Most of the 18,251 foreigners who immigrated to Slovenia in 2006 came from Bosnia and Herzegovina and Serbia and Montenegro. If Slovenia shows one of the lowest refugee recognition rates in Europe (only one asylum seeker was recognized as a refugee in 2006, and two in 2007) the International Protection Act, approved in January 2008, has risen serious human rights concerns. Although Slovene asylum legislation follows the common EU asylum policy, this Act transposes all EU asylum directives, the main one being the restricted access to asylum procedure, caused by accelerated procedures and possibilities to conduct procedures without a personal interview. Even more, basic human rights of migrants are at stake due to extended possibilities of detention and the lack of free legal aid at the first instances of the procedure. At some stages in the new process, appeals do not have a suspenseful effect; thus, even before their case has been evaluated, asylum seekers could find themselves returned to another country where their life or freedom may be threatened. Further, the law foresees the widespread use of detention for asylum seekers, with no exemption for persons with special needs such as families with children.  ![endif]>![if>
Mental health legislation
At the meeting with Ms Arbour, NGOs stressed the need for improving the legislation in the field of mental health (treatment in psychiatric institutions, the need for “mobile” psychiatric service, the need to move the focus from mental “illness” to mental “health”). The Ombudsman’s February 2008 report underlined the same issue in same issue. Mental illnesses/disorders still have a stigma and are not properly dealt with, neither by financing the medical assistance nor in the provision of drugs. Again, the poorer strata pay the utmost price.
Official development assistance
According to the official statistics, Slovenia’s ODA amounted to EUR 35 million or 0.12% of the GDP. Sixty percent or the EUR 21 million ODA was channelled through multilateral aid; EUR 14.8 million of them was the contribution to the EU budget. About EUR 11 million was channelled through bilateral aid, 83% of it to former Yugoslav republics and other East European countries, with Serbia being the largest recipient. According to expert Robin Dewa, at least 20% of the ODA is not quality aid, since administrative work, scholarships for foreign students in Slovenia, provision for asylum seekers and migrants are also included in it. Even more controversial is the inclusion of costs for training troops in Iraq and membership fees in organizations, such as OECD. The actual amount of Slovene ODA is much lower than the official one.  ![endif]>![if>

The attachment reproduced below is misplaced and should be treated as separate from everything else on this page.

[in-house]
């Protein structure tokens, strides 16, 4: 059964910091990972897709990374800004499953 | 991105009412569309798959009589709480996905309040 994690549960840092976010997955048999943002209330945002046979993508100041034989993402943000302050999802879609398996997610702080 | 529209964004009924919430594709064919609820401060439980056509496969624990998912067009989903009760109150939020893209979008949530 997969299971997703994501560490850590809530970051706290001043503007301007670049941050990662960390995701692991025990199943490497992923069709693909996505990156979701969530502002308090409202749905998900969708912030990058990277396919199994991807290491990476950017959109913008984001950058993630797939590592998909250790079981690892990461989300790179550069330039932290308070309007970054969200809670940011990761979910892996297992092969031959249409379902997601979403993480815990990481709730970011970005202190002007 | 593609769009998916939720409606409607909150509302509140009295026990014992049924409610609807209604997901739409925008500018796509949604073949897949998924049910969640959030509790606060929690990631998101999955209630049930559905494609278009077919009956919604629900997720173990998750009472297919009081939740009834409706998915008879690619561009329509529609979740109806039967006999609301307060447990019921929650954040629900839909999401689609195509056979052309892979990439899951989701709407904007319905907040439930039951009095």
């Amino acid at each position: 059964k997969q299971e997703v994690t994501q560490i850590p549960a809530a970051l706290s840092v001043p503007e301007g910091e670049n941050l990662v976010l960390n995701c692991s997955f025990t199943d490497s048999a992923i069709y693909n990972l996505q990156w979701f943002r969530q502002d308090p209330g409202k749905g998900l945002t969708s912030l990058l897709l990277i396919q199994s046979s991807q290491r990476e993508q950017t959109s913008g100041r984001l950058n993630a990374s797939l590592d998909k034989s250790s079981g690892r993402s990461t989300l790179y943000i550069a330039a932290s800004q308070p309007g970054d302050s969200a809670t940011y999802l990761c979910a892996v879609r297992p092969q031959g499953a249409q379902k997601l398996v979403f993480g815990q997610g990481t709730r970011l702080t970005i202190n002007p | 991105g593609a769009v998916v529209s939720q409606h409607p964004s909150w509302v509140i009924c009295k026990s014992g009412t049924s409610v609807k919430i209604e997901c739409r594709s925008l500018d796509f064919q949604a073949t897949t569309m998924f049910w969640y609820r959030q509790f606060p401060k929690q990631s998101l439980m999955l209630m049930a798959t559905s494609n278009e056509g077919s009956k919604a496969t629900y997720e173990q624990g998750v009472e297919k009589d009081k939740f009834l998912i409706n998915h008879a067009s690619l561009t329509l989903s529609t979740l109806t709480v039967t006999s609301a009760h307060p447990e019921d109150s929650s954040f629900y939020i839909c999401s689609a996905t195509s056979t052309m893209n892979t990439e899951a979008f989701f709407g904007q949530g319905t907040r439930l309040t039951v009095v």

Bogomir Kovač: Kukavičje jajce. Bolje manj sprememb kot slabo reformiranje davčnega sistema. Mladina, September 2006.
Employment Service of Slovenia: Labour Force Data. February 2008.
Employment Service of Slovenia: Javno povabilo delodajalcem za izvedbo projektov Usposabljanja na delovnem mestu za leto 2007/2008. December 2007.
European Commission against Racism and Intolerance: Third report on Slovenia, June 2006 (available from February 2007 on).
Meeting with UN High Commissioner for Human Rights Louise Arbour, January 2008, private Humanitas minutes.
Ministry of Foreign Affairs: Convention on the Elimination of All Forms of Racial Discrimination: Slovenia’s 6th and 7th periodic report – Draft, January 2008.
Neža Kogovšek, Roberto Pignoni: Erased people of Slovenia: Peace institute Report on Discriminatory Practices in Slovenia concerning Legal Status of Citizens of Other Republics of Yugoslavia, June 2007.
Peace Institute: Human rights resource point. An information source on human rights in Slovenia during Slovenian EU Presidency 2008. February 2008.
Robin Dewa: Preliminary data from Slovene ODA analysis. March 2008, personal communication.
Slovene Ombudsman of Human Rights: 2006 Report, July 2007.
Statistical Office of the Republic of Slovenia: Labour Force Survey results. February 2008.
Statistical Office of the Republic of Slovenia: Statistični letopis 2005.
Urša Marn: Krivičen izbris. Kako je Janševa vlada umetno zmanjšala brezposelnost. Mladina, June 2007.
 ![endif]>![if> Employment Service of Slovenia: Labour Force Data. February 2008.
 ![endif]>![if> Employment Service of Slovenia: Javno povabilo delodajalcem za izvedbo projektov Usposabljanja na delovnem mestu za leto 2007/2008. December 2007.
 ![endif]>![if> Employment Service of Slovenia: Labour Force Data. February 2008.
 ![endif]>![if> Urša Marn: Krivičen izbris. Kako je Janševa vlada umetno zmanjšala brezposelnost. Mladina, June 2007.
 ![endif]>![if> Neža Kogovšek, Roberto Pignoni: Erased people of Slovenia: Peace institute Report on Discriminatory Practices in Slovenia concerning Legal Status of Citizens of Other Republics of Yugoslavia, June 2007.
 ![endif]>![if> Slovene Ombudsman of Human Rights: 2006 Report, July 2007.
 ![endif]>![if> Meeting with UN High Commissioner for Human Rights Louise Arbour, January 2008, private Humanitas minutes.
 ![endif]>![if> Peace Institute: Human rights resource point. An information source on human rights in Slovenia during Slovenian EU Presidency 2008. February 2008.
 ![endif]>![if> Robin Dewa: Preliminary data from Slovene ODA analysis. March 2008, personal communication.